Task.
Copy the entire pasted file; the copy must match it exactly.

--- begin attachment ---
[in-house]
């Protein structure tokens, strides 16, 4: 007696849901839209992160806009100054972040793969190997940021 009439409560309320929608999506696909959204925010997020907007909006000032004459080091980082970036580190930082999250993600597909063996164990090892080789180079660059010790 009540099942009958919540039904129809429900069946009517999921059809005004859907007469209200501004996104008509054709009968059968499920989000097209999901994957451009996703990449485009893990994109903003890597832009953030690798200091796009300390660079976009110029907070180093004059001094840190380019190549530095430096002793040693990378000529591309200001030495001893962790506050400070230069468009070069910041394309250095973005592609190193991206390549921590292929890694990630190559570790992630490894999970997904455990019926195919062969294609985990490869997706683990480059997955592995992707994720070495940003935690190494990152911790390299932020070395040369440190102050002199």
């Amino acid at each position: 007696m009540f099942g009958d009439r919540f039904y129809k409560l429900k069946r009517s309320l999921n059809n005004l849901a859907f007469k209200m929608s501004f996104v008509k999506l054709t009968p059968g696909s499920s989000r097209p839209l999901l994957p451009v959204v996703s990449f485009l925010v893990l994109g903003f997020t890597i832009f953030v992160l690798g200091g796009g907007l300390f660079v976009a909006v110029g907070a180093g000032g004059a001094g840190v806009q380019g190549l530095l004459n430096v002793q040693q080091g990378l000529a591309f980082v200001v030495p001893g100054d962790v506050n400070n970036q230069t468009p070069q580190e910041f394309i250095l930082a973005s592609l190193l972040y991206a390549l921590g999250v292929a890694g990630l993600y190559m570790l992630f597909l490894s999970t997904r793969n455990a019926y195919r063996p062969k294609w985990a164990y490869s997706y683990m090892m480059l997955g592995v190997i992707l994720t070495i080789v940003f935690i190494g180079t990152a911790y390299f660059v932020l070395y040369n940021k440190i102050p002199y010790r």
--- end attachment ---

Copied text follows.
[in-house]
């Protein structure tokens, strides 16, 4: 007696849901839209992160806009100054972040793969190997940021 009439409560309320929608999506696909959204925010997020907007909006000032004459080091980082970036580190930082999250993600597909063996164990090892080789180079660059010790 009540099942009958919540039904129809429900069946009517999921059809005004859907007469209200501004996104008509054709009968059968499920989000097209999901994957451009996703990449485009893990994109903003890597832009953030690798200091796009300390660079976009110029907070180093004059001094840190380019190549530095430096002793040693990378000529591309200001030495001893962790506050400070230069468009070069910041394309250095973005592609190193991206390549921590292929890694990630190559570790992630490894999970997904455990019926195919062969294609985990490869997706683990480059997955592995992707994720070495940003935690190494990152911790390299932020070395040369440190102050002199």
């Amino acid at each position: 007696m009540f099942g009958d009439r919540f039904y129809k409560l429900k069946r009517s309320l999921n059809n005004l849901a859907f007469k209200m929608s501004f996104v008509k999506l054709t009968p059968g696909s499920s989000r097209p839209l999901l994957p451009v959204v996703s990449f485009l925010v893990l994109g903003f997020t890597i832009f953030v992160l690798g200091g796009g907007l300390f660079v976009a909006v110029g907070a180093g000032g004059a001094g840190v806009q380019g190549l530095l004459n430096v002793q040693q080091g990378l000529a591309f980082v200001v030495p001893g100054d962790v506050n400070n970036q230069t468009p070069q580190e910041f394309i250095l930082a973005s592609l190193l972040y991206a390549l921590g999250v292929a890694g990630l993600y190559m570790l992630f597909l490894s999970t997904r793969n455990a019926y195919r063996p062969k294609w985990a164990y490869s997706y683990m090892m480059l997955g592995v190997i992707l994720t070495i080789v940003f935690i190494g180079t990152a911790y390299f660059v932020l070395y040369n940021k440190i102050p002199y010790r």